People of all ages and lifestyles, from Caribou to China and beyond, have been touched forever by the mind of Steve Jobs, the Apple computer founder and visionary who died on Oct. 5 at a youthful age 56. Few generations, however, will benefit more from the guiding light of his vision than young Americans, including many Mainers, now in school.
None of them will need a MacBook, iPod or iPad – all part of Jobs’ legacy – to link to the core of his greatness. All they’ll need is that oldest of communication tools – words.
Six years ago, on June 12, 2005, Jobs stood before graduating seniors at Stanford University in Palo Alto, Calif., not far from his own relatively modest home. He had something to tell the young people about leadership and success. And the wisest among them listened carefully. His words said a lot about preparing for leadership then, and they say a lot today.
“Sometimes life hits you in the head with a brick,” the 50-year-old Jobs said as the California sun beamed down on the outdoor commencement. His language was plain-spoken, unlike the high-flying rhetoric so many graduation speakers deploy. But Jobs was speaking of a tough time in his life, sharing his reaction as it had been, warts and all, when he was fired briefly from Apple a few decades earlier.
“Don’t lose faith,” he said fervently. “I’m convinced that the only thing that kept me going was that I loved what I did. You’ve got to find what you love.”
That quest, Jobs emphasized, is the path to attainment.
“Your work,” he cautioned the graduates, “is going to fill a large part of your life, and the only way to be truly satisfied is to do what you believe is great work. And the only way to do great work is to love what you do.
“As with all matters of the heart, you’ll know when you find it,” he promised. “And, like any great relationship, it just gets better and better as the years roll on. So keep looking until you find it. Don’t settle.”
Stay open. Don’t settle. That’s advice for a life well lived.
Moreover, it’s the kind of advice young women and men need to hear in a time when events happen on such a gigantic scale that any ambition to shape them seems futile. Confidence to pick up that challenge has particular relevance for young women.
The story that Jobs sketched for students doesn’t run on fast-forward. It moves at a different pace. Meg Waite Clayton, a novelist and lawyer, recently looked back on her own expectations in 1981 when Sandra Day O’Connor became the first woman nominated to the U.S. Supreme Court and she herself was in her first year in law school.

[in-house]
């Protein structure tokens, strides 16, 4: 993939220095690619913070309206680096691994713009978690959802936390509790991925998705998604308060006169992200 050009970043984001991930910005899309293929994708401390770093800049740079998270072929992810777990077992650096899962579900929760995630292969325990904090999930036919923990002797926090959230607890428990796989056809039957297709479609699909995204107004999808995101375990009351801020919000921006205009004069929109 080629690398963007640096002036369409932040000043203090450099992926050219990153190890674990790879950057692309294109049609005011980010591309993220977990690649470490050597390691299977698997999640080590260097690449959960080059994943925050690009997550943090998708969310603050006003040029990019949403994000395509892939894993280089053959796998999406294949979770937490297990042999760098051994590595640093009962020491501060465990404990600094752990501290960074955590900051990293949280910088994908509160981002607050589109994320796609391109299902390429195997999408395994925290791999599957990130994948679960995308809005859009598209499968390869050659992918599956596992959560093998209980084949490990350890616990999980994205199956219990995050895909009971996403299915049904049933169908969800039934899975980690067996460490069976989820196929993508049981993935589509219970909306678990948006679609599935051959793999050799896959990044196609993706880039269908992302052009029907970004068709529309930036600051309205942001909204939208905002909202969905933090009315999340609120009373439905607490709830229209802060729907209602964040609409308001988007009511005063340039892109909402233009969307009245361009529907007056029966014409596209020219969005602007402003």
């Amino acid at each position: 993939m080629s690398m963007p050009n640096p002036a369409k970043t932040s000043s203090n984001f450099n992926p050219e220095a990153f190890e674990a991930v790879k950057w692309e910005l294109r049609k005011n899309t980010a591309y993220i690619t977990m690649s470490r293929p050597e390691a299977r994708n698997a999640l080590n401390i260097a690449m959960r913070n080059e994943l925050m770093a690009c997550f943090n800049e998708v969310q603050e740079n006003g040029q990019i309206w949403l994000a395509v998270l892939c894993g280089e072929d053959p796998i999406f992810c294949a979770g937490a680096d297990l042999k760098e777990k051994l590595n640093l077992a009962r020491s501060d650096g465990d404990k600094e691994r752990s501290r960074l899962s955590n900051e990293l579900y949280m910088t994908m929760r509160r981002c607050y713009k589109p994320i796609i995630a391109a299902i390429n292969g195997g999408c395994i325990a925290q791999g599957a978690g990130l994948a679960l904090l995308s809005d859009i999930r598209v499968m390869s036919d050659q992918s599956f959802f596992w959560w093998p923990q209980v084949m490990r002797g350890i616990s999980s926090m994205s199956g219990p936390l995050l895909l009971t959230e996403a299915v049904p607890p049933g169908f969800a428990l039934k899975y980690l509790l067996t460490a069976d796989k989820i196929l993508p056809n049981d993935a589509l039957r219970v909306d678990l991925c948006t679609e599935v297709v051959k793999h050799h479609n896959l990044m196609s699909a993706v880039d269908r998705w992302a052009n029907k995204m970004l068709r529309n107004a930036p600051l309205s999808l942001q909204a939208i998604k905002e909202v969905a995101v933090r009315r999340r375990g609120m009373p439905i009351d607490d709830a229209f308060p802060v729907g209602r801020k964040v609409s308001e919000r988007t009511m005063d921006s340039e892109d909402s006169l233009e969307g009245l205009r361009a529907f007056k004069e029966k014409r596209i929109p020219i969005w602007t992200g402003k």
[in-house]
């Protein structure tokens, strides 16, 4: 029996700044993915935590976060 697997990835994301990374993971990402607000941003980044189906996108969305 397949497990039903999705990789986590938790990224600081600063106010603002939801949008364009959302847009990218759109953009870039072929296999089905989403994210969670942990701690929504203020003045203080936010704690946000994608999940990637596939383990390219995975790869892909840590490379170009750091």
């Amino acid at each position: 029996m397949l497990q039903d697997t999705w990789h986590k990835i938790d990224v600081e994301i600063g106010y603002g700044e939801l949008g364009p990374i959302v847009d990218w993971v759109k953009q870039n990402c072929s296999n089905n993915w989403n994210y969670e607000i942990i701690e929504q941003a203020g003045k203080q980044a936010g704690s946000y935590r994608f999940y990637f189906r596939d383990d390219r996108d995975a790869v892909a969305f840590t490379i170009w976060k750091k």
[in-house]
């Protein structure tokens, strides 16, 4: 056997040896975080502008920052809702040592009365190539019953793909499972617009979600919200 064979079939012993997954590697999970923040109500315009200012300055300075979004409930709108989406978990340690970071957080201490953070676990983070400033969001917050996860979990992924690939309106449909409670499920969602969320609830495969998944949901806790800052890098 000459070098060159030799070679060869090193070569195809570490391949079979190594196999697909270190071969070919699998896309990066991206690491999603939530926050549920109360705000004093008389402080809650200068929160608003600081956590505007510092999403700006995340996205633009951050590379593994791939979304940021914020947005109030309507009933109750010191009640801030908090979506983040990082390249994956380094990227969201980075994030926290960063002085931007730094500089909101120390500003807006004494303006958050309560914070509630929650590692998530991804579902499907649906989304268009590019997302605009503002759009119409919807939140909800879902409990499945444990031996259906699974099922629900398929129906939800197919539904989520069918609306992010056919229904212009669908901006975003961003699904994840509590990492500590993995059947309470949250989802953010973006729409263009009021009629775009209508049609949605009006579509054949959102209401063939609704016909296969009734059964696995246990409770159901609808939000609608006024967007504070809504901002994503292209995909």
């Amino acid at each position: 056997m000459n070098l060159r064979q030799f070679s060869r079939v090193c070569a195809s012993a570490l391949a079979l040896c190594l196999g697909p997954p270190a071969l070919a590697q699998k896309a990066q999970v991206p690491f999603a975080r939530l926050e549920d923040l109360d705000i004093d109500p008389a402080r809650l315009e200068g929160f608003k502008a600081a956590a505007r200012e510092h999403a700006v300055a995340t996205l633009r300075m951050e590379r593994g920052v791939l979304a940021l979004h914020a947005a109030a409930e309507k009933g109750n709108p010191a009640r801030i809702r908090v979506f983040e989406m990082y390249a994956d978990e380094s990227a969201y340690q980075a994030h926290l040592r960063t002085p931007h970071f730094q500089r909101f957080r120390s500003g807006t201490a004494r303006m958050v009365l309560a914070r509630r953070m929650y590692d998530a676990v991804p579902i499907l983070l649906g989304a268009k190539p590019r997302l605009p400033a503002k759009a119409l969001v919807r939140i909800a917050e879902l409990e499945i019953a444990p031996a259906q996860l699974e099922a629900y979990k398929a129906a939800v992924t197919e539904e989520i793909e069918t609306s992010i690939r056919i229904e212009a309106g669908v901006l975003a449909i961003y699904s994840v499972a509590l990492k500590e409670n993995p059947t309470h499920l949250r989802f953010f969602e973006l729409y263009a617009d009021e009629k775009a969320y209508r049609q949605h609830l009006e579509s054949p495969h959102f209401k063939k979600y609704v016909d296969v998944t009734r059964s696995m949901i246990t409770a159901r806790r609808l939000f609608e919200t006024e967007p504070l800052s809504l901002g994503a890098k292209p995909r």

“I was sure O’Connor’s appointment was the first major drop in what would become a bucketful of women stepping into leadership roles,” Clayton revealed in the Los Angeles Times.
Things didn’t quite work out that way. “The subsequent rounds of barrier breaking have taken a long time,” Clayton acknowledged. “The pipeline is slow and leaky, to be sure, but progress is being made.”
The progress was there to be observed in a kind of negative image this fall when news outlets in the Mideast reported that a Saudi woman in her 30s had been sentenced to 10 lashes with a whip for defying her country’s prohibition against a woman driving a car. Look at those words again: A Woman Driving A Car. Such an ancient punishment for such a routine modern activity boggles the mind. Yet a woman in Saudi Arabia has been directed to endure it. Clearly, such a law requires action from women to change it.
It’s the kind of commitment Steve Jobs would understand.
“Your time is limited, so don’t waste it living someone else’s life,” Jobs told Stanford graduates in 2005. “Don’t be trapped by dogma, which is living with the results of other people’s thinking. Don’t let the noise of others’ opinions drown out your own inner voice. And most important, have the courage to follow your heart and intuition.”
One person poised to follow Jobs into that promising world of achievement is Kassandra Hopkins of Vinalhaven. The rural Maine girl this year became one of five national winners of a prized $250,000 Leonore Annenberg scholarship to attend any college or university after she graduates from high school next year.
May she use it well. A world of opportunities is waiting.